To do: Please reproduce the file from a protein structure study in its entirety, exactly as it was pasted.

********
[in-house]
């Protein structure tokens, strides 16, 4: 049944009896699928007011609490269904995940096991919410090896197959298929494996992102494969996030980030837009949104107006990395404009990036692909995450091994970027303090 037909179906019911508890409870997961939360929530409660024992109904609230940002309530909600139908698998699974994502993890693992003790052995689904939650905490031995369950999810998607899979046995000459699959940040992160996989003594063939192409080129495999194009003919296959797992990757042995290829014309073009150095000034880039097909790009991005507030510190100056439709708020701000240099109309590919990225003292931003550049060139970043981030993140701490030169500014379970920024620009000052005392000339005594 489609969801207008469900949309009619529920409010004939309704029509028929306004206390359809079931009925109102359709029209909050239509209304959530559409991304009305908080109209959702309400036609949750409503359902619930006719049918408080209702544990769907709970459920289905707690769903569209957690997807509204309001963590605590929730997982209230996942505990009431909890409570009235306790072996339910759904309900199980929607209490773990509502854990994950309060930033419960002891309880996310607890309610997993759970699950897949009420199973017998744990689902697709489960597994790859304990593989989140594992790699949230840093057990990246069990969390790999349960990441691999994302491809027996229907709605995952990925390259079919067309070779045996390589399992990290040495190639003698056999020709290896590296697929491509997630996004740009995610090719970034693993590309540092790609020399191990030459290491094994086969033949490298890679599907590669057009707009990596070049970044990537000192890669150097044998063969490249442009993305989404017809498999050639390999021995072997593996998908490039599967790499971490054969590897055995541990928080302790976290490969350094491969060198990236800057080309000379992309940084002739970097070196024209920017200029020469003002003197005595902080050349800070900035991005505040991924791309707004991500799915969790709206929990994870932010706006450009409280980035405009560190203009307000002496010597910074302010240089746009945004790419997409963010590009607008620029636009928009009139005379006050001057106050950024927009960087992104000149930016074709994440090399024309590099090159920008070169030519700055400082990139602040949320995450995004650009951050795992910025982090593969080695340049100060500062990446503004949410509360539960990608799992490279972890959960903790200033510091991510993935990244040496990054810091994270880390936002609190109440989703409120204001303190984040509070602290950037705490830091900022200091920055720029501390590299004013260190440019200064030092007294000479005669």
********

[in-house]
């Protein structure tokens, strides 16, 4: 049944009896699928007011609490269904995940096991919410090896197959298929494996992102494969996030980030837009949104107006990395404009990036692909995450091994970027303090 037909179906019911508890409870997961939360929530409660024992109904609230940002309530909600139908698998699974994502993890693992003790052995689904939650905490031995369950999810998607899979046995000459699959940040992160996989003594063939192409080129495999194009003919296959797992990757042995290829014309073009150095000034880039097909790009991005507030510190100056439709708020701000240099109309590919990225003292931003550049060139970043981030993140701490030169500014379970920024620009000052005392000339005594 489609969801207008469900949309009619529920409010004939309704029509028929306004206390359809079931009925109102359709029209909050239509209304959530559409991304009305908080109209959702309400036609949750409503359902619930006719049918408080209702544990769907709970459920289905707690769903569209957690997807509204309001963590605590929730997982209230996942505990009431909890409570009235306790072996339910759904309900199980929607209490773990509502854990994950309060930033419960002891309880996310607890309610997993759970699950897949009420199973017998744990689902697709489960597994790859304990593989989140594992790699949230840093057990990246069990969390790999349960990441691999994302491809027996229907709605995952990925390259079919067309070779045996390589399992990290040495190639003698056999020709290896590296697929491509997630996004740009995610090719970034693993590309540092790609020399191990030459290491094994086969033949490298890679599907590669057009707009990596070049970044990537000192890669150097044998063969490249442009993305989404017809498999050639390999021995072997593996998908490039599967790499971490054969590897055995541990928080302790976290490969350094491969060198990236800057080309000379992309940084002739970097070196024209920017200029020469003002003197005595902080050349800070900035991005505040991924791309707004991500799915969790709206929990994870932010706006450009409280980035405009560190203009307000002496010597910074302010240089746009945004790419997409963010590009607008620029636009928009009139005379006050001057106050950024927009960087992104000149930016074709994440090399024309590099090159920008070169030519700055400082990139602040949320995450995004650009951050795992910025982090593969080695340049100060500062990446503004949410509360539960990608799992490279972890959960903790200033510091991510993935990244040496990054810091994270880390936002609190109440989703409120204001303190984040509070602290950037705490830091900022200091920055720029501390590299004013260190440019200064030092007294000479005669």